Now I've gone and done it. I've resurrected the proverbial Lousy Writer himself, Dullness personified, the one contemporary of Dr. Johnson who doesn't seem to have heard the line about blockheads, George II's lapdog and pet poet laureate, the clown prince of ludicrous hacks. I have invoked the name of Colley Cibber--and in the same breath as a certain contributing editor for the Wall Street Journal. I wish I could say it was by random free association.
It's way too late for the former, but maybe we should give the latter a break. Perhaps we ought to refrain from eviscerating Mark Helprin and draping his entrails like a feather boa around his neck for all the ages to snicker at, as Alexander Pope did to Cibber. Restraint on our part might be called for--and not just because the poor man is reputed to have sustained a small amount of brain damage while patrolling the Lebanese border in a combat unit of the Israeli armed forces.
Why single him out for disdain and mockery? After all, even Shakespeare knew what side his crumpet was buttered on. And Aristophanes may have enjoyed drinking with Socrates, but it cost money to mount comedies, and the playwright did not hesitate to parade the philosopher's quirks in order to tickle the funny bones, and rouse the ire, of the latter's wealthy enemies, with fatal results.
On the other hand, for every Shakespeare, how many Kit Marlowes? And while Virgil obediently churns out occasional verse to help the self-proclaimed First Citizen kick-start one of the most oppressive regimes in history, I can't help thinking of Ovid languishing all alone on the Black Sea, dodging those arrows which the barbarous Skythians shot at random over the town walls to amuse themselves.
And when Chuck-Buk fondly hallucinates our well-connected young Catullus at the race track, I always remember another poet from the same city, several generations later, when Rome was no longer the valiant and amiable new ally depicted in the first book of Maccabees, but had become the imperialistic oppressor which slithers off the pages of a certain well-known sleeper of that particular publishing season: "...the Harlot, arrayed in purple and scarlet color, and decked with gold and precious stones and pearls, having a golden cup in her hand full of abominations and filthiness of her fornication... drunken with the blood of the saints, and with the blood of the martyrs of Jesus."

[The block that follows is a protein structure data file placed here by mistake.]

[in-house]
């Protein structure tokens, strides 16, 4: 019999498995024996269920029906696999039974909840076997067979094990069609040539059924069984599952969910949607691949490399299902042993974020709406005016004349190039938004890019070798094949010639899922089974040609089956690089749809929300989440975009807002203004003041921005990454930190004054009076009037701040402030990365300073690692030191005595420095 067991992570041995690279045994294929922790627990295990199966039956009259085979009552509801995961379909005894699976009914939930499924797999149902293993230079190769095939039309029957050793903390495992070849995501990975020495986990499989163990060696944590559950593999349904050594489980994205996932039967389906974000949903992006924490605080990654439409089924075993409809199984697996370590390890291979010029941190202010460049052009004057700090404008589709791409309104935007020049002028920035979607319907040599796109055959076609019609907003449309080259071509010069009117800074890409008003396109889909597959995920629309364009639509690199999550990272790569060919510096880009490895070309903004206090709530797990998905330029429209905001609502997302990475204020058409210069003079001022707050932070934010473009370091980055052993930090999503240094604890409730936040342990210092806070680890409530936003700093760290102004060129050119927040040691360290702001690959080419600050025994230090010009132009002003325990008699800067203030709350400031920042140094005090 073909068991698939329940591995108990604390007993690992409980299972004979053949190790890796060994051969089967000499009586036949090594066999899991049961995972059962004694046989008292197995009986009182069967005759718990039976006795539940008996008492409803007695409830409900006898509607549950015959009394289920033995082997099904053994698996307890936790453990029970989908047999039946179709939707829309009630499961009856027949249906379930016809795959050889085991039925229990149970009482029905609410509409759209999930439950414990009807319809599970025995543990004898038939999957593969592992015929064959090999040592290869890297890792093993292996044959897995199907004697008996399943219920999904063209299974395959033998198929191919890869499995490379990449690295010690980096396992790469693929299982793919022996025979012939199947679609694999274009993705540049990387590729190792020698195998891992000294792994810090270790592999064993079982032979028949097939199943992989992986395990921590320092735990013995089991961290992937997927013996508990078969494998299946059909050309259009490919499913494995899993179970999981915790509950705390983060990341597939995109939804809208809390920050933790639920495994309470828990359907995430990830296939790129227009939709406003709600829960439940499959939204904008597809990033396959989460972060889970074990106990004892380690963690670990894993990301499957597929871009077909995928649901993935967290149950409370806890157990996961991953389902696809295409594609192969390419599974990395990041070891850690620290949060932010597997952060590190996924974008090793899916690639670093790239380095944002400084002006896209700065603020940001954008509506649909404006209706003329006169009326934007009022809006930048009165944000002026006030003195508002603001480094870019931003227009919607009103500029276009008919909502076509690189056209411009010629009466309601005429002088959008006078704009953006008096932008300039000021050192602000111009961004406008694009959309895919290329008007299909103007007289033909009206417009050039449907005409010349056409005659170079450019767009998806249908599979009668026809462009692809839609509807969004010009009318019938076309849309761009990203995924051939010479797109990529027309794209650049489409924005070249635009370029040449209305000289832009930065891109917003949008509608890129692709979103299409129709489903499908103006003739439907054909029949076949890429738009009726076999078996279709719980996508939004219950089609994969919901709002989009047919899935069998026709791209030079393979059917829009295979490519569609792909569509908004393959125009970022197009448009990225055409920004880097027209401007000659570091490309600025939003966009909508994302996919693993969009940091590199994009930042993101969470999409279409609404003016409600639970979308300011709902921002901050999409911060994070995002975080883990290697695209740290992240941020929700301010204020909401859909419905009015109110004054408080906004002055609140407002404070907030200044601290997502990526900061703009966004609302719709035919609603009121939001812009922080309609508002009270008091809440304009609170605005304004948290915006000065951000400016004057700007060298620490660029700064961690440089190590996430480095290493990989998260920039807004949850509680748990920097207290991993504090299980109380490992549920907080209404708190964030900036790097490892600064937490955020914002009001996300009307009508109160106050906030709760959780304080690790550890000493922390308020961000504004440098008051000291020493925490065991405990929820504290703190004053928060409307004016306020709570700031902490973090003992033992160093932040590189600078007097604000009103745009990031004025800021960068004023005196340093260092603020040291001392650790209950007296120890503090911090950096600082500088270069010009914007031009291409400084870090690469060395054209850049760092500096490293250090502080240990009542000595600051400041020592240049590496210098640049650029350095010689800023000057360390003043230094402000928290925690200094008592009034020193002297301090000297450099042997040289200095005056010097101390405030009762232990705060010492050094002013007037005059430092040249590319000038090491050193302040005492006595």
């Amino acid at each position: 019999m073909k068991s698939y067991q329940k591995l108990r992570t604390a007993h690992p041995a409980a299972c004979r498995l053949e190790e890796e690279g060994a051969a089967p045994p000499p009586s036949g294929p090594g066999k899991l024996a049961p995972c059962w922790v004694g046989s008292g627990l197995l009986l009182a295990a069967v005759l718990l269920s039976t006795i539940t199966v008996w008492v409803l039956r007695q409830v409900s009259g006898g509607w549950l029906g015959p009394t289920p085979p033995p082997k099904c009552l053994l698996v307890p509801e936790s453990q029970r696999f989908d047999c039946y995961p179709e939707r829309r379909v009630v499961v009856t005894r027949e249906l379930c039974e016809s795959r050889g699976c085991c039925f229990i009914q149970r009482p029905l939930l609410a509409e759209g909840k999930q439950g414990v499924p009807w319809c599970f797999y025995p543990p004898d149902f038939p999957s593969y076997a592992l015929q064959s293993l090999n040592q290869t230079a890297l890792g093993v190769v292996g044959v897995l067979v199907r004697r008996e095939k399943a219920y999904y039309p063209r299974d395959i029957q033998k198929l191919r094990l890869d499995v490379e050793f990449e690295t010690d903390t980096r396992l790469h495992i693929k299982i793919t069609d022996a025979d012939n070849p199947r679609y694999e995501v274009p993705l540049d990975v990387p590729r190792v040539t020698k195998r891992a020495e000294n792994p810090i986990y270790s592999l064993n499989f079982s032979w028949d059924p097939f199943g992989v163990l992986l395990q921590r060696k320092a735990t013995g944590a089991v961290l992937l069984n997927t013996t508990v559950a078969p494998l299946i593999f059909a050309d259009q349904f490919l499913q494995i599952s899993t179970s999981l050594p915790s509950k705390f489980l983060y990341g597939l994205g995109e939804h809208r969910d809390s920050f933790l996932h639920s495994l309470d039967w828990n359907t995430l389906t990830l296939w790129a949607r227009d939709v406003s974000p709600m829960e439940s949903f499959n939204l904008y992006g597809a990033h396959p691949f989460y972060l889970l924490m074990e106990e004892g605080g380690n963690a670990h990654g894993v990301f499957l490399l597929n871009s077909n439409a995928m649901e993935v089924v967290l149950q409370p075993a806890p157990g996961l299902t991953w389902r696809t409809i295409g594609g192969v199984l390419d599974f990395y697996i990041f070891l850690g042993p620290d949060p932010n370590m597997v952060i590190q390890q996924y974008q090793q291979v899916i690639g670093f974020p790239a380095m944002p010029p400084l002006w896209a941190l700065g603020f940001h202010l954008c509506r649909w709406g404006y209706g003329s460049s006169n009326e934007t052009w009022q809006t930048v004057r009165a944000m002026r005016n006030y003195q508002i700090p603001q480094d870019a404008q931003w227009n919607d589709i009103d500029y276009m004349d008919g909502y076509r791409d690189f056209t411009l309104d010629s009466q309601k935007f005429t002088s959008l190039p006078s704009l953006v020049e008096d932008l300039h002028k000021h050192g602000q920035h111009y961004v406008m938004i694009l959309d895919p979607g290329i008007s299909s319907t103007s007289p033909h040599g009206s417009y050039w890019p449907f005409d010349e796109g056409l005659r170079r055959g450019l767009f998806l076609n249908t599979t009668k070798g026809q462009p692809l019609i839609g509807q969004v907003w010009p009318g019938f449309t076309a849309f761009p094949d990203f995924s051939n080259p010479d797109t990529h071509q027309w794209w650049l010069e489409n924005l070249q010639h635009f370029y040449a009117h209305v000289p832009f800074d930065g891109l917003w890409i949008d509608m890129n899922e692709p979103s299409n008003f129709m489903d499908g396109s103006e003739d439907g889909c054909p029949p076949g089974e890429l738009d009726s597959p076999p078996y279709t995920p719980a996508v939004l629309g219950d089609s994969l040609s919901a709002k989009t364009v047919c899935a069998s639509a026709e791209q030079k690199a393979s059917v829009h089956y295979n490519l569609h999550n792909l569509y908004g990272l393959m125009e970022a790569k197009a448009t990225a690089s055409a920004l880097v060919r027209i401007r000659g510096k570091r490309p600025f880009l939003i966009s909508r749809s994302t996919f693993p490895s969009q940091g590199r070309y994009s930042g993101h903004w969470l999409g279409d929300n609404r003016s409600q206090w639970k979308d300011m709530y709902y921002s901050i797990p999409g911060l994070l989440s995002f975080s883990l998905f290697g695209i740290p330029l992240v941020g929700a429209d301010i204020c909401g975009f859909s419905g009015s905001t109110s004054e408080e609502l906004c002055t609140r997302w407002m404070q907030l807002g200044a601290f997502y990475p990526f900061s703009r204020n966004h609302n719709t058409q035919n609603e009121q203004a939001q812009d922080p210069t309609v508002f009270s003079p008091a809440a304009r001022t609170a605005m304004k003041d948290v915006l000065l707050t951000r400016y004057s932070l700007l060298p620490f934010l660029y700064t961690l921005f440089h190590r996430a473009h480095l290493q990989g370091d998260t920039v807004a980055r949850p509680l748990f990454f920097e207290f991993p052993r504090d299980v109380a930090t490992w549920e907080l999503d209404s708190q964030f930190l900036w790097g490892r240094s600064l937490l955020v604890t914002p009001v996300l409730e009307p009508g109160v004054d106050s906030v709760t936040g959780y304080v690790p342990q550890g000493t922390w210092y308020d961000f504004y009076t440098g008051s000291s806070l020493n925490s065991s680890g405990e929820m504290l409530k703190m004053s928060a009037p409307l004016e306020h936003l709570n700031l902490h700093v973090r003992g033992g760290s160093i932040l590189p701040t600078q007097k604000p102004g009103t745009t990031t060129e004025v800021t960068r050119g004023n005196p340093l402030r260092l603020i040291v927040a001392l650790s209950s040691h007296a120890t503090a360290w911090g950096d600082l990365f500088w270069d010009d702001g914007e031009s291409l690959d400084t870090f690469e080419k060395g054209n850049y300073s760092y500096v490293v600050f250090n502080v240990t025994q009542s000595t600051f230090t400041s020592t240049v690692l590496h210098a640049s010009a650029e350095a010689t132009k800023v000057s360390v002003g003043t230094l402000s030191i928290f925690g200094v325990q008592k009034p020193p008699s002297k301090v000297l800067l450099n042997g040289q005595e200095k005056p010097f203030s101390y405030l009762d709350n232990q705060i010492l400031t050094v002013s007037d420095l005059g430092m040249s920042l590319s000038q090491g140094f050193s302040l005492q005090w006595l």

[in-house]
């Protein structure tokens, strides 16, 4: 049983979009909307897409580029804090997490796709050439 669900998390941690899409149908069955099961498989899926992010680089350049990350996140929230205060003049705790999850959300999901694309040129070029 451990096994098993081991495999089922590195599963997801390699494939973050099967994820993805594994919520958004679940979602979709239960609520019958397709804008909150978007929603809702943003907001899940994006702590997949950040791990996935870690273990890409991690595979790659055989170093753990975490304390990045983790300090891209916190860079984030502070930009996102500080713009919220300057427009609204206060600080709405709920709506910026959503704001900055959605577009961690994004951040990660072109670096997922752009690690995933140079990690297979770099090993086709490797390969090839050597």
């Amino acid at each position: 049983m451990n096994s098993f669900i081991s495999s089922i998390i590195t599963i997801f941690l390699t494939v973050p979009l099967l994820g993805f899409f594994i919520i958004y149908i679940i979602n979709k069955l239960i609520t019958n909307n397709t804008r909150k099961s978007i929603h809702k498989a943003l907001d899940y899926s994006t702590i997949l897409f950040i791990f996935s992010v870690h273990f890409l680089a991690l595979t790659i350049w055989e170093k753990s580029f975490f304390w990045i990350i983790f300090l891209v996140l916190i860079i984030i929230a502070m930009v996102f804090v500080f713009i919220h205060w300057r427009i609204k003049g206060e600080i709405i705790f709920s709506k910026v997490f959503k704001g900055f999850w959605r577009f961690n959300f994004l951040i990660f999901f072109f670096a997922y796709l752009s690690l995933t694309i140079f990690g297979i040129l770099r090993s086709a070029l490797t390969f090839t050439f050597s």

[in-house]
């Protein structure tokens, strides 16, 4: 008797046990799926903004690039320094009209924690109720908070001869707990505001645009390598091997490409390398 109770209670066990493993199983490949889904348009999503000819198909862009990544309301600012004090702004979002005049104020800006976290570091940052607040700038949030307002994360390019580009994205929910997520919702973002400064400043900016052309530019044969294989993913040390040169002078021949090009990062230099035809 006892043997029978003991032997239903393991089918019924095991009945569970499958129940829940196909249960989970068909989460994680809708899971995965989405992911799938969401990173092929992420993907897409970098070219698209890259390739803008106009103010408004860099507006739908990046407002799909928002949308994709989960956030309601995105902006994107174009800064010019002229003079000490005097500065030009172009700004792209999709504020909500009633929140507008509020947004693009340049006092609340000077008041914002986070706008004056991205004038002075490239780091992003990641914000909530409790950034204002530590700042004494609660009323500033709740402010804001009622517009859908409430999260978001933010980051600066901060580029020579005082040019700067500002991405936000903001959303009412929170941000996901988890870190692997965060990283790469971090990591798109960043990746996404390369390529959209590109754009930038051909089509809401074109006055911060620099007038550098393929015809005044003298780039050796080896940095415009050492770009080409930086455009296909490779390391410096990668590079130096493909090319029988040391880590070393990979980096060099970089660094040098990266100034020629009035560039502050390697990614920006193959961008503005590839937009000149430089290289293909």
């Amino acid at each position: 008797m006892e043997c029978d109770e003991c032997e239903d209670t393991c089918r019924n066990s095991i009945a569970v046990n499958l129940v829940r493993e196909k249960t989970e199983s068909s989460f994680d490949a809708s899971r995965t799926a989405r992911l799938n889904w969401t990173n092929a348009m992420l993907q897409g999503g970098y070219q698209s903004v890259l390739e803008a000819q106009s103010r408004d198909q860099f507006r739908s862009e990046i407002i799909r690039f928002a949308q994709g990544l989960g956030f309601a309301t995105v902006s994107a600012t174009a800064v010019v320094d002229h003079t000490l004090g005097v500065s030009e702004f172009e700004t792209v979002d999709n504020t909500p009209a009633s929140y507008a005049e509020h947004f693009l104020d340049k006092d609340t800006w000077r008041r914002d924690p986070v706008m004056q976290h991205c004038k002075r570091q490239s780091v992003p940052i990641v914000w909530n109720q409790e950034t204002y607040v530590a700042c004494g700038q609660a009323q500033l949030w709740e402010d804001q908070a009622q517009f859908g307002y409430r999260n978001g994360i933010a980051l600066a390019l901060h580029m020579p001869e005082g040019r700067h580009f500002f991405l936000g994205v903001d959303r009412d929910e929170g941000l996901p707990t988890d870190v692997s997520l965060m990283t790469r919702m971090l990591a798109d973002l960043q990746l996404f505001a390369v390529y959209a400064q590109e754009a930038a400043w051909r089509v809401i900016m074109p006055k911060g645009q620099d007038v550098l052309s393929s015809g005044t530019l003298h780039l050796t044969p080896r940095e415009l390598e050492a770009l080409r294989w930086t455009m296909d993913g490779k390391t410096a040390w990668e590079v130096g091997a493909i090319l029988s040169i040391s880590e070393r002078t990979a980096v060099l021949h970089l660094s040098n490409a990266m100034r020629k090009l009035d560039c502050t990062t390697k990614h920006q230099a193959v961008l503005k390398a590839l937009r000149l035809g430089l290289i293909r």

Atticus was no longer around, but his moral descendants were, only more so. The Harlot's reach had extended to the point that Martial, the first world-wide best-selling author, could brag that his books of epigrams were being hawked to Rome-worshiping provincial middlebrows everywhere, from the tin mines of Britain to Zeugma on the Euphrates (no doubt in parchment as well as papyrus editions). Such was the level of acclaim this poet enjoyed even while serving as moral vates to the vicious Emperor Domitian, the Hitler of classical antiquity--whom Martial's ditties often enough slavishly identify with the god Jupiter.
For some odd reason, Senator Bob Dole's gag writer just sprang back into my mind. (He won't stay down for the count.) Mark Helprin may have sold as many books, but in the talent department he's less of a Baudelaire than Martial, and infinitely less than Catullus, of course. It's not as though his corruption constitutes any loss to the sublime trans-temporal conversation called World Literature. And, on some at least semi-conscious level, the Cibbers and Helprins of this world must be aware of their own ephemerality. So why shouldn't they allow themselves to succumb to the lurid type of temptation that the likes of us will never know? It takes a Son of Thunder to stare down the purple and scarlet Whore. And it takes a son of something much bigger than that to say "Get thee behind me, Satan."
Luckily for us, we are mere web writers, insubstantial blips on the broadcast spectrum, and we can only dream about the Great Satan buttonholing us in our virtual wilderness. We white trash from that trailer park in the ionosphere would tip over like a round-heeled flat-backer if we found ourselves in Helprin's Gucci's. Every writer is a potential toady, or "fart-catcher," as the Great Cham's contemporaries put it. It's been that way since the "Sons of Homer" grabbed their ankles for Pisistratus. Our egos are open sores. Otherwise, why would we be scribbling instead of climbing the corporate ladder or getting laid or something normal like that? Mark Helprin, that dutiful secretor of Senatorial oratory, with all the standard cretinous diction and mongoloid parallelism, is more disgusting than us only by degree.